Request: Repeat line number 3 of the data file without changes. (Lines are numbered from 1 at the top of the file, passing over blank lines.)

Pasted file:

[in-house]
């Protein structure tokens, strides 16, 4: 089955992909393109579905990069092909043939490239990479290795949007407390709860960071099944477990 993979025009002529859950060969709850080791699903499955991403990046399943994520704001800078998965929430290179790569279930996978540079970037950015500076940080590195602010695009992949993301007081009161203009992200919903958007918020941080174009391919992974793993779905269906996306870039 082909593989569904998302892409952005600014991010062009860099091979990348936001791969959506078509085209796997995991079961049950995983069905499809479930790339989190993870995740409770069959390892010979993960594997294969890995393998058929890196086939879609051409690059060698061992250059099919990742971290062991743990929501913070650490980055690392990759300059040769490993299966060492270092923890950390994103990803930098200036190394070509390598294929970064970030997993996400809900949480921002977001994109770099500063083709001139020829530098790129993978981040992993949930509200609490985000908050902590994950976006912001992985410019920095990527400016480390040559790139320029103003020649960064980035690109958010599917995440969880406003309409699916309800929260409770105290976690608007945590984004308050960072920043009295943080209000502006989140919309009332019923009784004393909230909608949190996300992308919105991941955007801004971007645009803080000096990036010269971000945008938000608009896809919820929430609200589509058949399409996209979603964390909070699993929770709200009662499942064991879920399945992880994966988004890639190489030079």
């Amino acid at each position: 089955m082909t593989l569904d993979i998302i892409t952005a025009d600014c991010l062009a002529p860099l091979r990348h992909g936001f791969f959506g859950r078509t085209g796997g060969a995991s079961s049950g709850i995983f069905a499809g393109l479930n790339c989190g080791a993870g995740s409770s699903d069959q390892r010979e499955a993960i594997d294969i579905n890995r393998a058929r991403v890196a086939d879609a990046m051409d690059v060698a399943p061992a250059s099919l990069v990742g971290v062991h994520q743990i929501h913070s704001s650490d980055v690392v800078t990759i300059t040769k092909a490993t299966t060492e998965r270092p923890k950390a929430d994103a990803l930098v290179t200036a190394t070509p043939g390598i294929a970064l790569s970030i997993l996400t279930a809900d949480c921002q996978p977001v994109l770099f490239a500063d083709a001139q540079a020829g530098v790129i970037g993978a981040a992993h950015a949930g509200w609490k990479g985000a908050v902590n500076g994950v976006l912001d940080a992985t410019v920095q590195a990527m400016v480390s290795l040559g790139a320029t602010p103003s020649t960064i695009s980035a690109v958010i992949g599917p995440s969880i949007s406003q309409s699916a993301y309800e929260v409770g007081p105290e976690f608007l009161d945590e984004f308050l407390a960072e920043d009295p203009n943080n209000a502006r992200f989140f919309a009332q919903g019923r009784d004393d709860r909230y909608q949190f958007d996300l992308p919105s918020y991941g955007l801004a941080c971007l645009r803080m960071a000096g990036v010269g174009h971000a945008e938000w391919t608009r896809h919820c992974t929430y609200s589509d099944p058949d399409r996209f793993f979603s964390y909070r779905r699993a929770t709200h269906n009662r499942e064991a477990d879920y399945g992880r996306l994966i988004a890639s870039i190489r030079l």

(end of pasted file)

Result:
């Amino acid at each position: 089955m082909t593989l569904d993979i998302i892409t952005a025009d600014c991010l062009a002529p860099l091979r990348h992909g936001f791969f959506g859950r078509t085209g796997g060969a995991s079961s049950g709850i995983f069905a499809g393109l479930n790339c989190g080791a993870g995740s409770s699903d069959q390892r010979e499955a993960i594997d294969i579905n890995r393998a058929r991403v890196a086939d879609a990046m051409d690059v060698a399943p061992a250059s099919l990069v990742g971290v062991h994520q743990i929501h913070s704001s650490d980055v690392v800078t990759i300059t040769k092909a490993t299966t060492e998965r270092p923890k950390a929430d994103a990803l930098v290179t200036a190394t070509p043939g390598i294929a970064l790569s970030i997993l996400t279930a809900d949480c921002q996978p977001v994109l770099f490239a500063d083709a001139q540079a020829g530098v790129i970037g993978a981040a992993h950015a949930g509200w609490k990479g985000a908050v902590n500076g994950v976006l912001d940080a992985t410019v920095q590195a990527m400016v480390s290795l040559g790139a320029t602010p103003s020649t960064i695009s980035a690109v958010i992949g599917p995440s969880i949007s406003q309409s699916a993301y309800e929260v409770g007081p105290e976690f608007l009161d945590e984004f308050l407390a960072e920043d009295p203009n943080n209000a502006r992200f989140f919309a009332q919903g019923r009784d004393d709860r909230y909608q949190f958007d996300l992308p919105s918020y991941g955007l801004a941080c971007l645009r803080m960071a000096g990036v010269g174009h971000a945008e938000w391919t608009r896809h919820c992974t929430y609200s589509d099944p058949d399409r996209f793993f979603s964390y909070r779905r699993a929770t709200h269906n009662r499942e064991a477990d879920y399945g992880r996306l994966i988004a890639s870039i190489r030079l």